October 25, 2013

Two sides of LePage: He sometimes offends, but his focus is unwavering

Maine Center for Public Interest Reporting

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Gov. Paul LePage has emerged as an anti-politician with his disdain for the sometime necessary tact required of political leaders.

Maine Center for Public Interest Reporting

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His firm represented Plum Creek Development when it applied during the Baldacci administration for LURC permits to develop around Moosehead Lake. If LePage had been governor, Beliveau speculated, it would not have taken three years “and millions and millions in counsel fees, expert witnesses … and a whole slug of experts we had to pay.”

The plan was eventually approved with modifications, “but it was torturous,” he said.

And to those who say agencies like the DEP have become less environmentally sensitive and more business-oriented, the 75-year-old Beliveau had the classic response of a veteran political hand: “Elections have consequences.”

The idea that LePage has put good business practices into place in state government grates on Cutler, an attorney, a former budget official in the Carter administration and an international business consultant.

While Cutler cited some areas where LePage has succeeded  -- pension reform, charter school legislation, questioning state spending – he said the governor’s style “is a slap in the face to most responsible business leaders.”

“I’ve put good practices in place in government … It’s hard work and it’s collaborative,” Cutler said. To succeed, it needs to be “a shared enterprise and have a common sense of purpose. And we don’t have that in Maine today.”

When it comes to measuring LePage’s track record on jobs and the economy, there is also empirical data, such as the employment rate.

Two-and-a-half years into LePage’s four-year term, Maine’s unemployment rate stood at 6.9 percent and the U.S. rate at 7.4.

During that period, the Maine rate dropped 1.1 percentage points, or about 14 percent. That’s not as good as the national drop of 1.7 points or almost 19 percent. But in July, the US rate had gotten a bit worse and the state’s rate a little better.

The Maine unemployment rate has been better than the U.S. rate throughout LePage’s term; but it was worse than the U.S. during parts of Baldacci’s two terms.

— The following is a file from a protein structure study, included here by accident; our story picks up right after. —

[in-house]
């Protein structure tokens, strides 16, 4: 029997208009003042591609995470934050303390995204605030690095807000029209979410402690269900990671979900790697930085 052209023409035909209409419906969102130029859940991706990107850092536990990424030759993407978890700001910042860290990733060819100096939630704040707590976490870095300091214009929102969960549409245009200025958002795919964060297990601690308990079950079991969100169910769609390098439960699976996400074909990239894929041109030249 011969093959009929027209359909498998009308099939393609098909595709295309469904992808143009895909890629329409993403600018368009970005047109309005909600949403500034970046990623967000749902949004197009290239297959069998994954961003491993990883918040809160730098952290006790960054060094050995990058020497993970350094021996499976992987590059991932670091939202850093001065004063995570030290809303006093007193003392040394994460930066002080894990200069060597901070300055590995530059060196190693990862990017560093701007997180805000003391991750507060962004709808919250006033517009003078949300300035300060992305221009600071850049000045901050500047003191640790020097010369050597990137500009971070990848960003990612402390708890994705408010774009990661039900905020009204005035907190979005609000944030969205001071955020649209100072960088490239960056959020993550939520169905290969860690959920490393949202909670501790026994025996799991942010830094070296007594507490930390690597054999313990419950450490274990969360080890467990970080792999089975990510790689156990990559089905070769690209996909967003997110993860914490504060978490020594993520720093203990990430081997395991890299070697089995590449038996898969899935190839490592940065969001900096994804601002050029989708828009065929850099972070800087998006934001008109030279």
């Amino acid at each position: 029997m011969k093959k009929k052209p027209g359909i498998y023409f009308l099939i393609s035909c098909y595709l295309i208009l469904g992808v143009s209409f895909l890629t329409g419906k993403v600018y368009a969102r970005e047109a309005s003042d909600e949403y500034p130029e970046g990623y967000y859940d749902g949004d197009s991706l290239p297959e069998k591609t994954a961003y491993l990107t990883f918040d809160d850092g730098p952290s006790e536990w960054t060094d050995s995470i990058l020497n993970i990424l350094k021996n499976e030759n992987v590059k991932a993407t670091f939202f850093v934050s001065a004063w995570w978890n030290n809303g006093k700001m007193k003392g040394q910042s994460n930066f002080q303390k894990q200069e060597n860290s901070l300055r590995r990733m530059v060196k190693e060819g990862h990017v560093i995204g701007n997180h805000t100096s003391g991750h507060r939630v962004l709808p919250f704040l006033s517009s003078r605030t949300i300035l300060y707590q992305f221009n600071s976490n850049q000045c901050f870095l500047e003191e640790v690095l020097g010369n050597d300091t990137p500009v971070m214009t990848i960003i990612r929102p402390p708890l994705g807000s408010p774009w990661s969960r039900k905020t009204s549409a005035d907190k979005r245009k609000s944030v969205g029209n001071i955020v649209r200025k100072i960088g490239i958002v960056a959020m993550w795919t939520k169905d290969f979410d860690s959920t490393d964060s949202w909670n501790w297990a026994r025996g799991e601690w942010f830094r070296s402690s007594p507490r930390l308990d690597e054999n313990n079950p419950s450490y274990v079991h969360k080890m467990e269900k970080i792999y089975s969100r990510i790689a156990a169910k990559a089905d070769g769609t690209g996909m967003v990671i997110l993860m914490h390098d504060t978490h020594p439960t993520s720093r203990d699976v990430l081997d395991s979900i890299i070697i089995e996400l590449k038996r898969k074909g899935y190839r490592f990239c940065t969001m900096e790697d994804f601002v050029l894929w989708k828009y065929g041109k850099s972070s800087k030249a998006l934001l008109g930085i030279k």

Another widely-cited statistic is the percentage of the population with jobs. Here, Maine does better: According to the Bureau of Labor Statistics, the national rate has ticked up just three-tenths of a point while the state has gone up nearly a whole point since LePage became governor.

The Philadelphia Federal Reserve Bank produces a monthly report called the State Coincident Index that takes into account four economic indicators: non-farm employment; average hours worked in manufacturing; the unemployment rate; and wage and salary disbursements.

Until the recession, Maine had been doing better than the U.S. on this measure, but then Maine slipped deeper and faster than the nation. Both started to turn around about the time LePage took office, with the US numbers going up 9.4 percent and the state’s 4.1 percent in the last 2.5 years.

But the Philadelphia Fed sees a rosier picture ahead for Maine – it is one of only 17 states projected to grow faster than the nation over the next six months.

When it comes to job creation, The Business Journals said Maine ranked 43 of 45 states measured as of May, adding private jobs at about half the national average over 12 months. A report by the Pew Center said Maine added about 200 private jobs from April 2012 to April 2013.

In September, Forbes magazine  -- for the fourth year in a row -- ranked Maine the worst state in the nation for business expansion, the driver of private job creation.

“Not much has changed,” Forbes said. Maine “is still burdened with an aging population and a weak economic forecast. Job growth projections are the worst in the U.S …”

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